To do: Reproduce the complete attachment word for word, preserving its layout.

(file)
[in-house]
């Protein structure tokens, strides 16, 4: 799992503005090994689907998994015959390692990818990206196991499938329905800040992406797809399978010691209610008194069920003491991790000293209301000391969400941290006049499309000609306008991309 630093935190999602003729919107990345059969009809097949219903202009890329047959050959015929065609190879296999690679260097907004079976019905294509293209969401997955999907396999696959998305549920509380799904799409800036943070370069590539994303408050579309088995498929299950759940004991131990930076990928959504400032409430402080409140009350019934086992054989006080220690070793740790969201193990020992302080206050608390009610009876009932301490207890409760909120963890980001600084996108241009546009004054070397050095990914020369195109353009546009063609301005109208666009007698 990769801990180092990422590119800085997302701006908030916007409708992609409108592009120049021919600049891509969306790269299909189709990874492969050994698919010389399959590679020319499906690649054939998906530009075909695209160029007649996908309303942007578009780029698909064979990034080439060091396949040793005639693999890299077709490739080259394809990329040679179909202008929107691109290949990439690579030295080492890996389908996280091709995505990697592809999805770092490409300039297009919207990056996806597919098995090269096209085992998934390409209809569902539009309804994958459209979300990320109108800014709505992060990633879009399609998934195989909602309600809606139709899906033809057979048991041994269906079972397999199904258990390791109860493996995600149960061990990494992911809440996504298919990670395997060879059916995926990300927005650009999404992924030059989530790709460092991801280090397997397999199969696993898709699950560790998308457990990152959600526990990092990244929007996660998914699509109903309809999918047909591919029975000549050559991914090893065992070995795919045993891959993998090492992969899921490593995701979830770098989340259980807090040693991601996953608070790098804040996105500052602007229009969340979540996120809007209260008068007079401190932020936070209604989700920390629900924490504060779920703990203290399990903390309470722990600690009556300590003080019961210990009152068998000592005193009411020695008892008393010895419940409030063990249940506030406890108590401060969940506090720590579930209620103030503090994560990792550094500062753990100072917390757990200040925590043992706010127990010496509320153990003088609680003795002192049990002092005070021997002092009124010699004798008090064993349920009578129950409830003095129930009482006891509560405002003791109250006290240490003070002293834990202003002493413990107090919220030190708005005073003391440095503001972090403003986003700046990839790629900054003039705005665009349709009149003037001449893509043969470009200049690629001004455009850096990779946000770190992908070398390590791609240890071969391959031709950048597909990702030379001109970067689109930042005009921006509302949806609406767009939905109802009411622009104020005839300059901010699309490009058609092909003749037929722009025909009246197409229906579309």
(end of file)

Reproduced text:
[in-house]
């Protein structure tokens, strides 16, 4: 799992503005090994689907998994015959390692990818990206196991499938329905800040992406797809399978010691209610008194069920003491991790000293209301000391969400941290006049499309000609306008991309 630093935190999602003729919107990345059969009809097949219903202009890329047959050959015929065609190879296999690679260097907004079976019905294509293209969401997955999907396999696959998305549920509380799904799409800036943070370069590539994303408050579309088995498929299950759940004991131990930076990928959504400032409430402080409140009350019934086992054989006080220690070793740790969201193990020992302080206050608390009610009876009932301490207890409760909120963890980001600084996108241009546009004054070397050095990914020369195109353009546009063609301005109208666009007698 990769801990180092990422590119800085997302701006908030916007409708992609409108592009120049021919600049891509969306790269299909189709990874492969050994698919010389399959590679020319499906690649054939998906530009075909695209160029007649996908309303942007578009780029698909064979990034080439060091396949040793005639693999890299077709490739080259394809990329040679179909202008929107691109290949990439690579030295080492890996389908996280091709995505990697592809999805770092490409300039297009919207990056996806597919098995090269096209085992998934390409209809569902539009309804994958459209979300990320109108800014709505992060990633879009399609998934195989909602309600809606139709899906033809057979048991041994269906079972397999199904258990390791109860493996995600149960061990990494992911809440996504298919990670395997060879059916995926990300927005650009999404992924030059989530790709460092991801280090397997397999199969696993898709699950560790998308457990990152959600526990990092990244929007996660998914699509109903309809999918047909591919029975000549050559991914090893065992070995795919045993891959993998090492992969899921490593995701979830770098989340259980807090040693991601996953608070790098804040996105500052602007229009969340979540996120809007209260008068007079401190932020936070209604989700920390629900924490504060779920703990203290399990903390309470722990600690009556300590003080019961210990009152068998000592005193009411020695008892008393010895419940409030063990249940506030406890108590401060969940506090720590579930209620103030503090994560990792550094500062753990100072917390757990200040925590043992706010127990010496509320153990003088609680003795002192049990002092005070021997002092009124010699004798008090064993349920009578129950409830003095129930009482006891509560405002003791109250006290240490003070002293834990202003002493413990107090919220030190708005005073003391440095503001972090403003986003700046990839790629900054003039705005665009349709009149003037001449893509043969470009200049690629001004455009850096990779946000770190992908070398390590791609240890071969391959031709950048597909990702030379001109970067689109930042005009921006509302949806609406767009939905109802009411622009104020005839300059901010699309490009058609092909003749037929722009025909009246197409229906579309």